I just mailed off a book proposal. No, this isn't the infamous Chicken Ranch project. I'm still working on that one diligently, hammering the recalcitrant sample chapter into shape for an expected launch date sometime next week. This, my friends, is an entirely different book proposal, one that, with luck, will see print a good deal sooner than el rancho pollo. I have to say though, for something conceived as a project requiring minimal preparation on my part, I'm been putting in a heck of a lot of hours in on it. The grand plan originally had me finishing Sunday and hitting the mail Monday, which means I'm already a day--or two--behind, depending on how you want to look at it. I'm oddly drained by the experience.

Of course, there's no guarantee my first choice of publisher is even going to want it. I have viable alternatives, yes, but it'd be nice get this wrapped up on my first at-bat, for a change.

Now Playing: Jimmy Buffett Boats, Beaches, Bars & Ballads

Friday, August 21, 2009

How'd I miss that?

It would appear that "The Whale Below," my story from Ann & Jeff VanderMeer's pirate anthology Fast Ships, Black Sails, has earned an Honorable Mention from Gardner Dozois for 2008. That means I'm 2-for-2 on Cibola airship stories, with "The Final Voyage of La Riaza" almost getting picked up for two best-of reprints (both bids fell through, unfortunately).

I really, really need to finish "The Shoals of Cibola," but where to find the time?

Now Playing: The Cars Greatest Hits

Friday Night Videos

Well, since I'm dealing with a bleak and foul mood today, some degree of levity is required as an offsetting counterbalance. So what better combination to act as such than the Muppet and vikings?

Previously on Friday Night Videos... Gene Wilder, Madeline Kahn and Marty Feldman.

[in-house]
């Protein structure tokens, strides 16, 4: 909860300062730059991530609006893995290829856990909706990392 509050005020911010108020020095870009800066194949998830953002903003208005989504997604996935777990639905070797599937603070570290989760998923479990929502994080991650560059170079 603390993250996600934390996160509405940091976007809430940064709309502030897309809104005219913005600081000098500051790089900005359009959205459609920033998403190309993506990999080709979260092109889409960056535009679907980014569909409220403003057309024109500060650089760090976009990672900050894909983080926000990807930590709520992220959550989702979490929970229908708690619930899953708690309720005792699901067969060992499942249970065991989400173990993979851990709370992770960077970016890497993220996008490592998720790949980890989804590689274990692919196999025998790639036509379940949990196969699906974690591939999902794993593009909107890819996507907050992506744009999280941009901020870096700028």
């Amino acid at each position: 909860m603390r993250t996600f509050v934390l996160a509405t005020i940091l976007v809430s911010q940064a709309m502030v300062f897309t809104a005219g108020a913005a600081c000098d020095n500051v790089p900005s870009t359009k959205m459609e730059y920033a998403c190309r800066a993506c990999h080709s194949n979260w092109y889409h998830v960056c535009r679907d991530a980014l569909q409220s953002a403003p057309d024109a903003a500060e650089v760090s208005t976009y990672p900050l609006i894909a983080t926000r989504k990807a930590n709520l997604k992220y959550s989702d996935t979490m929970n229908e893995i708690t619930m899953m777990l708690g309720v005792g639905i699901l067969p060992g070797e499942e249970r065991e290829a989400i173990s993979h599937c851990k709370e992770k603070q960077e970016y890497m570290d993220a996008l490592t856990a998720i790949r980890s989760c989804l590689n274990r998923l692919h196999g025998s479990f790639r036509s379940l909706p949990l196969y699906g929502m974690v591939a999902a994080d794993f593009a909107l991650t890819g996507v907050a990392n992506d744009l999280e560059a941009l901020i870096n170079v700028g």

Now Playing: Buffalo Springfield Retrospective

Thursday, August 20, 2009

Pulled the trigger

Well, that's not entirely accurate. The trigger was pulled in a figurative sense when The Wife and I bought plane tickets and flew across the country back in February for a research trip. That financial outlay committed me to the project, come hell or high water. So eight or so months have passed since She Who Is All-Knowing And All-Wise told me to "Quit bitching about it and write the damn book yourself." In that time I've conducted more than 24 hours' worth of interviews with more than a dozen different sources, spent countless hours in the library poring through books, journals and newspapers, and countless more hours online, tracking down ever vaporous hint of an interesting story or person related to the Chicken Ranch. And the transcription. Goodness, gracious, the book might be published before I complete all the transcription I have stacked up.

But last night, well, last night was momentous. I sat down in my office, and after a suitable amount of dithering and cold sweats, actually wrote for-true words intended to appear in the future published volume. The book is started. Let's see if I can finish it before it finishes me...